ADUs typically generate a minor environmental impact because the primary structure already exists. The compact size of ADUs ensures low lifetime CO2 emissions that run less than 40% of larger living units.

The small size makes it easy to comply with California’s solar mandate. Home size typically affects the environmental impact of a home. Higher density might affect vehicle and fuel use, but the effect would be less than the number of people living in independent home accommodations.

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Development Standards

Development Standards

ADUs have become increasingly important in localities across the United States because of unsustainable increases in property taxes — especially for the elderly — and living costs. From the 1970s to the 1990s, ADU development increased as municipalities began permitting ADU construction. However, the initial programs lacked flexibility and commitment. 

Companies have begun to recognize the benefits of ADUs because of more advanced construction techniques and expanded communication options.

Additionally, ADUs provide economic benefits to stagnant communities, more affordable housing options, and housing for elderly family members, empty nesters, and working students who can remain at home with guaranteed privacy. 

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Construction (Custom vs. Modular vs. Prefab)

Construction (Custom vs Modular vs Prefab)

Homeowners must choose how they want to construct an ADU — using custom building along traditional lines, modular, ready-made units, or prefab units. Modular units are often the easiest choice, and modular homes feature just what you’re looking for.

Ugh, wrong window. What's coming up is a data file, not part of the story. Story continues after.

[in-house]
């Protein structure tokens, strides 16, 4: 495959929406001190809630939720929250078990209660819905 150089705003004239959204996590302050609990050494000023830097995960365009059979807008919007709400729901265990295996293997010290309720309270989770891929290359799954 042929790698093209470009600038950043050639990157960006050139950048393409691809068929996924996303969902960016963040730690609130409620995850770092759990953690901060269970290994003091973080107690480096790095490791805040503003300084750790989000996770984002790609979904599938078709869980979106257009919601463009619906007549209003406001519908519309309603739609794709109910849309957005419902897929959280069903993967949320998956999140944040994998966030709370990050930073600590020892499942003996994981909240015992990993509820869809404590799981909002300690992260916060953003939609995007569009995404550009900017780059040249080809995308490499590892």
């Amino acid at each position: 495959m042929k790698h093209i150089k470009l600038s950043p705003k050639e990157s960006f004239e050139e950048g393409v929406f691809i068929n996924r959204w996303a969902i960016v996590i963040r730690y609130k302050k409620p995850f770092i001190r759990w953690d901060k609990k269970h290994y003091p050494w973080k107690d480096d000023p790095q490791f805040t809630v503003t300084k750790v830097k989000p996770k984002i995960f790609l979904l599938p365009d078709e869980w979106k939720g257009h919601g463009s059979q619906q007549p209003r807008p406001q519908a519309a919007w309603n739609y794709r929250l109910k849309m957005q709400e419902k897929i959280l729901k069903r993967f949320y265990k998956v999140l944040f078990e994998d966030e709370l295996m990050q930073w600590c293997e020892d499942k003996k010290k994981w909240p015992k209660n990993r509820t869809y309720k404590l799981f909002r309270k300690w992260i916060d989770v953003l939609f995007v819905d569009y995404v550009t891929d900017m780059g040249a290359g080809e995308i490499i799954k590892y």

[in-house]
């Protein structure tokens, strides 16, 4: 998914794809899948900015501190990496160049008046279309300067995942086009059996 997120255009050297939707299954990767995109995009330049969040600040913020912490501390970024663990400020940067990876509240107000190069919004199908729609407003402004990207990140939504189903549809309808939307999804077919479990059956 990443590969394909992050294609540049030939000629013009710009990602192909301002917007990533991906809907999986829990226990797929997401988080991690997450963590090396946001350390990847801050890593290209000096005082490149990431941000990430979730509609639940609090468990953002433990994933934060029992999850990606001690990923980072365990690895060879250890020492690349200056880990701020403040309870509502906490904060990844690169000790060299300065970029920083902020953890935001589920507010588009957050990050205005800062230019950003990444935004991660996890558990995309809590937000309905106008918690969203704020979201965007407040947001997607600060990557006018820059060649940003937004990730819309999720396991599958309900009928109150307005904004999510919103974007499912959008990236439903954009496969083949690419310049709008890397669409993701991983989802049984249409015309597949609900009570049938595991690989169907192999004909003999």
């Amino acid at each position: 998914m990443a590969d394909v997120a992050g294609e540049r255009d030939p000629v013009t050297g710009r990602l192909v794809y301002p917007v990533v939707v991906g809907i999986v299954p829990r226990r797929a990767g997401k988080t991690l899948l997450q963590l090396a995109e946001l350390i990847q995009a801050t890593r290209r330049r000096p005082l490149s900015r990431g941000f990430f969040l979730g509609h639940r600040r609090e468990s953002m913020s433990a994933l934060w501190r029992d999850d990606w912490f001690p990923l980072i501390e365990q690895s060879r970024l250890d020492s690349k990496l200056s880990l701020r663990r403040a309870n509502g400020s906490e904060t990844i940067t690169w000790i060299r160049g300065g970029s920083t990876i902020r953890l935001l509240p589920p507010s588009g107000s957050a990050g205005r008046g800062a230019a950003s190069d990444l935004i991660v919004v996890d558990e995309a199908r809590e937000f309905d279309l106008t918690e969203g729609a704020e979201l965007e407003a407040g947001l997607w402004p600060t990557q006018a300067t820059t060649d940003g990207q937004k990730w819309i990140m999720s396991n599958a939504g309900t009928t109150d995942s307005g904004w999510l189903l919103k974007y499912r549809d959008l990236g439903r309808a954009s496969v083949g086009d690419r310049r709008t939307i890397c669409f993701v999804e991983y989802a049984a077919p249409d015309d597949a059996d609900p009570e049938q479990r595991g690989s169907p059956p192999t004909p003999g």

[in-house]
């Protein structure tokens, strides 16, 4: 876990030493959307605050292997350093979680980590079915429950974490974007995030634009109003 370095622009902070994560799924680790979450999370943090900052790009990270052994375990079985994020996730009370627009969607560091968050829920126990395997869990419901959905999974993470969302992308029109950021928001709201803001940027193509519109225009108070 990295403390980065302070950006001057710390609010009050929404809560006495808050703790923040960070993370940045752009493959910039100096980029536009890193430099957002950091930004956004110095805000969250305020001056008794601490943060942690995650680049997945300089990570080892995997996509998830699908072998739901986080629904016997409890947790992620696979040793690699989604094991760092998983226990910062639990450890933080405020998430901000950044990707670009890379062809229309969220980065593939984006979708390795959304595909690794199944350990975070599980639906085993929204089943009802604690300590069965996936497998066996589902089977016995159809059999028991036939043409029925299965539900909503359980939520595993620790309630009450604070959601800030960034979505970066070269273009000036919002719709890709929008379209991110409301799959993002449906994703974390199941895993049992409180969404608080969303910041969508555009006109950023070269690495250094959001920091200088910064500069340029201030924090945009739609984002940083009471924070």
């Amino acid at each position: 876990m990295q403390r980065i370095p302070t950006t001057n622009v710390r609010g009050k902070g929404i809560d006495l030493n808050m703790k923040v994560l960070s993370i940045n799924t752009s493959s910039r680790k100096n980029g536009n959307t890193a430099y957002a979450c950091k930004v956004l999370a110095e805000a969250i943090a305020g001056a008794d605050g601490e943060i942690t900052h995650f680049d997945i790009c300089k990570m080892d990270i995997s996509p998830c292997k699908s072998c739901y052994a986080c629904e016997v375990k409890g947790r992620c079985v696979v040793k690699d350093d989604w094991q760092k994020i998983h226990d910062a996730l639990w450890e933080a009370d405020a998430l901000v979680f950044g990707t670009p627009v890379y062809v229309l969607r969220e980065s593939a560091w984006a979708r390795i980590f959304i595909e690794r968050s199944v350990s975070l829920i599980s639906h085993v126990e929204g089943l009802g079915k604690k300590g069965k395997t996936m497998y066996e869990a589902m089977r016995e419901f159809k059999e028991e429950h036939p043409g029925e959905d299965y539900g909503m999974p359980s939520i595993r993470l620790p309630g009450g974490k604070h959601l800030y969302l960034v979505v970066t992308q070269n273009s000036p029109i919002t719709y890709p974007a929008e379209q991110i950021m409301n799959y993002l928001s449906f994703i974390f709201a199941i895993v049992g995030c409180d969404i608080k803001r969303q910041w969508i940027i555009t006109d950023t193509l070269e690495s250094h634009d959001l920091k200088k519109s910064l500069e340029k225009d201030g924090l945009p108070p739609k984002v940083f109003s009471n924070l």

However, custom and prefab homes allow you greater leeway to personalize your floor plans and choose custom designs. Prefab ADUs come in different sizes, from 400 square feet to a maximum of 1,200 square feet.

You can rotate the unit and place it in your preferred position. You still need contractors to grade your site and lay your foundation for any of the three construction options. 

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ADU Conversions

ADU Conversions

People often convert attics, basements, and garages into ADUs or JADUs. The average cost of converting a garage in California runs from $80,000 to $150,000. Before converting any area into an ADU, you must get a local permit. No additional setbacks are required if the property’s footprint doesn’t change. No additional parking is needed.

Fire sprinklers aren’t required but are recommended. Furthermore, it’s common to consult specialists for city permits and geotechnical reports. It’s also helpful to check in with site prep and foundation specialists. You will use cranes and heavy equipment too. Talking with experts on those things will prove to be important.

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Does an ADU Have To Be Permanent?

Does an ADU Have To Be Permanent?